[13:29] herman Bergson: Yes Gemma....women are almost ignored in historical reseach
[13:29] Gemma Cleanslate: exactly
[13:29] herman Bergson: or she had to be some queen or tzarina, which you cant ignore...
[13:29] Qwark Allen: it is amazing
[13:30] Cailleach Shan: I'm interested in Ari's question... that we are born with a conscience!
[13:30] Qwark Allen: how history negleted women
[13:30] herman Bergson: sorry,...missed that one...a sec
[13:30] Gemma Cleanslate: and here in the US we also look back and find Black writers,musicians etc who would have had a real impact if they were not ignored and who are not looked at also differently in history
[13:30] hope63 Shepherd: i think women didn't neglect history..:)
[13:31] Alarice Beaumont: yes Gemma
[13:31] Gemma Cleanslate: no, history neglected women
[13:31] AristotleVon Doobie: as long as the wirters of history books were male, the male seem to have dominated history
[[13:31] Qwark Allen: indeed
[13:31] hope63 Shepherd: as a wise observer once said-- behind each great man is hidden a woman
[13:32] herman Bergson: yes..
[13:32] AristotleVon Doobie: the internet is changing who writes history
[13:32] herman Bergson: my astonishment grows with every woman philosopher I study
[13:32] Gemma Cleanslate: just have to be careful it is the truth ari
[13:32] herman Bergson: we have such a twisted vision on reality
[13:32] AristotleVon Doobie: yes, pray for the power of discerment :))
[13:33] herman Bergson: But Aristotle's man born with a conscious..
[13:33] Alarice Beaumont: yes.. hopefully georg orwells novel stays only fiction :-)
[13:34] herman Bergson: Cockburn believed like many in her time that the human being has an inborn moral sense
[13:34] herman Bergson: the debate is about how that moral sense works, where it gets its criteria from
[13:35] herman Bergson: in that you can go from extreme platonism (Catholic church) to extreme naturalism I would call it
[13:35] herman Bergson: or materialism...maybe better
[13:35] AristotleVon Doobie: being a fan of 'tabula rasa' I think that that innate moral sense has been confused with our ablity to reason
[13:36] Cailleach Shan: That's assuming one agrees with her beliefs Herman.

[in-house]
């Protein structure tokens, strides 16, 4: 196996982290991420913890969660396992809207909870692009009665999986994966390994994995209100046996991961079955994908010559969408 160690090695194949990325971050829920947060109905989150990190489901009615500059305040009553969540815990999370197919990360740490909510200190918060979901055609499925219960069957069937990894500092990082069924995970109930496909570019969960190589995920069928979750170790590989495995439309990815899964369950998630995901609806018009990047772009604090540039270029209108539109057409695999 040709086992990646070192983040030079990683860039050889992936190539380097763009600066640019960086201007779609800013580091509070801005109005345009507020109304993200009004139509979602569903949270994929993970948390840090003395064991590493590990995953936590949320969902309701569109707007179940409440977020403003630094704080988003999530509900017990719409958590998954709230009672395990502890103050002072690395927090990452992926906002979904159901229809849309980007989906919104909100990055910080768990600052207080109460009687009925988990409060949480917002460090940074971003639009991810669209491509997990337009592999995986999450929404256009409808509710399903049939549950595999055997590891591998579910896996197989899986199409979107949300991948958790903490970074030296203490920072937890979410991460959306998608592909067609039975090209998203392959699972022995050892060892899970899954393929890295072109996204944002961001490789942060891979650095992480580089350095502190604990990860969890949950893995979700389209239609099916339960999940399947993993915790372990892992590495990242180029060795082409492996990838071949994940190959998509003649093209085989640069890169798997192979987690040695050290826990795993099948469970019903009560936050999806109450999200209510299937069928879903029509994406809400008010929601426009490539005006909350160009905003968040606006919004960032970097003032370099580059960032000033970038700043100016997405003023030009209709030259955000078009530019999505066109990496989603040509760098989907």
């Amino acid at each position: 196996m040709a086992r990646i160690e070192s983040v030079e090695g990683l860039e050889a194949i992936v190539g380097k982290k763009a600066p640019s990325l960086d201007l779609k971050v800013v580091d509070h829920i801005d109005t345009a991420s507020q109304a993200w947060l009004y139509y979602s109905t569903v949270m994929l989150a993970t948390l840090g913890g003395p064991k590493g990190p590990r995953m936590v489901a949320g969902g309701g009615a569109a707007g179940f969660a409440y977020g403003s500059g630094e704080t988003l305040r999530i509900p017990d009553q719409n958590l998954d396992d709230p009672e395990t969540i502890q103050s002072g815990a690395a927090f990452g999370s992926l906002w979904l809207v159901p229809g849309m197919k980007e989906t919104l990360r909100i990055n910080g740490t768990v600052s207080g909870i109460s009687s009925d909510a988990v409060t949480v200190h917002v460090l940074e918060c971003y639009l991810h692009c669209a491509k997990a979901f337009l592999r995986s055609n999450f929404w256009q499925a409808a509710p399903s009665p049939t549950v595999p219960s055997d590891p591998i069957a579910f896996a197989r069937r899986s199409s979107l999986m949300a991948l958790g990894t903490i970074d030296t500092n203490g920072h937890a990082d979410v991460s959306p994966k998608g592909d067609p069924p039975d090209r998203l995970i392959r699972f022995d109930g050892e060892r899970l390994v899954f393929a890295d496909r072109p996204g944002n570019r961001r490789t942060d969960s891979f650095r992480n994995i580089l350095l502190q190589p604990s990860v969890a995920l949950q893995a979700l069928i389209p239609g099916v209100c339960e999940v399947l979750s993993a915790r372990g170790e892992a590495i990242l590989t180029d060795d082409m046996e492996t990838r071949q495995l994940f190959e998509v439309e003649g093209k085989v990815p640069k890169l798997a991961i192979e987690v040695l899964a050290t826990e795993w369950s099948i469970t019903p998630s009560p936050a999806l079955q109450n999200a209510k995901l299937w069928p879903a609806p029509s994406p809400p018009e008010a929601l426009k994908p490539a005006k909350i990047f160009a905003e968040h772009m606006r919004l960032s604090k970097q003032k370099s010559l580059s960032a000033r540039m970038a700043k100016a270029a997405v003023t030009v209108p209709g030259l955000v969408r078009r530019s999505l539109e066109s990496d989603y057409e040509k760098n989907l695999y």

[13:36] herman Bergson: what do you mean Cailleach?
[13:36] hope63 Shepherd: in her time. wasn't it the idea that moral is a god-given implanted value..
[13:36] herman Bergson: No hope...not exactly
[13:36] Cailleach Shan: Well, she was a woman of her time. Her world was somewhat truncated.
[13:36] herman Bergson: Some held that view, not all
[13:37] hope63 Shepherd: confronted with the notion that it could be a social agreement".. or common sense values..
[13:37] herman Bergson: some saw it as a part of human nature to have a sense for good and evil, not directly as a god given thing
[13:37] hope63 Shepherd: or human nature.. but one would have to inquire what human nature is..
[13:38] herman Bergson: yet....discovering the good in reality was a kind of discovering god's wil too
[13:38] AristotleVon Doobie: of cousse that would support the preminse that ' some people are just born bad'
[13:38] Gemma Cleanslate: right on time Rod
[13:38] herman Bergson: Hello Rodney....we kept a seat free for you...^_^
[13:38] Rodney Handrick: thanks Gemma
[13:38] Rodney Handrick: thanks Herman
[13:38] Alarice Beaumont: Hi Rod
[13:39] Rodney Handrick: Hi Alarice
[13:39] Cailleach Shan: mmmmm...'born bad' that sounds too simplistic.
[13:39] Qwark Allen: Hello sir hi
[13:39] Rodney Handrick: Hi Qwark
[13:39] hope63 Shepherd: but lets not forget this was still a time when they debated the human nature of slaves7indians/blacks
[13:39] Qwark Allen: :-)
[13:39] herman Bergson: I would say that in ENgland in the moral debate you see a slowly drifting away from the idea that the moral insight is god given
[13:39] AristotleVon Doobie: other thatn a physical devect, I doubt anyone is born evil
[13:40] herman Bergson: that is what they believed in those days Aristotle
[13:40] AristotleVon Doobie: there is modern argument form christiona fundementalist the morality comes frm god
[13:40] hope63 Shepherd: lag or crash..
[13:40] herman Bergson: But the drive for pleasure as the moral motivatoin was already discussed as an optin
[13:41] Cailleach Shan: I am still having some difficulty deciding exactly what 'morality' is.
[13:41] hope63 Shepherd: kind of a social contract caill
[13:41] AristotleVon Doobie: was 'empathy' copnsider at all then as motivation for moral behavior
[13:41] herman Bergson: the ability of the human to see the difference between good and evil
[13:42] Cailleach Shan: That's my problem Herman.... everyone has their own interpretation of what is good and what is evil.
[13:42] herman Bergson: not in those terms Aristotle
[13:42] AristotleVon Doobie: pity
[13:43] herman Bergson: In those days there was a general opinion that all men would see the same things as good and evil, Cailleach
[13:43] herman Bergson: I think there was a strong conventionalism then
[13:43] Rodney Handrick: I don't think there is such a thing as good and evil...
[13:43] hope63 Shepherd: empa
[13:44] herman Bergson: Spinoza would have said that too Rodney
[13:44] Gemma Cleanslate: as presented where?? i guess the 10 commandments
[13:44] Gemma Cleanslate: as a basis for it all
[13:44] AristotleVon Doobie: evil is just the absence of good, like cold is the absence of heat
[13:44] herman Bergson: I think people didnt question the general opinion about what was good or evil
[13:45] Rodney Handrick: I agree Ari
[13:45] Gemma Cleanslate: sounds simplistic ari
[13:45] herman Bergson: something like the 10 commandments indeed Gemma
[13:45] hope63 Shepherd: thje egytians had all of that in their book of death.. so the whole moral question is much older..
[13:45] Cailleach Shan: So it was more about what we 'socially acceptable'
[13:45] Cailleach Shan: was*
[13:45] Alarice Beaumont: yes.. Cail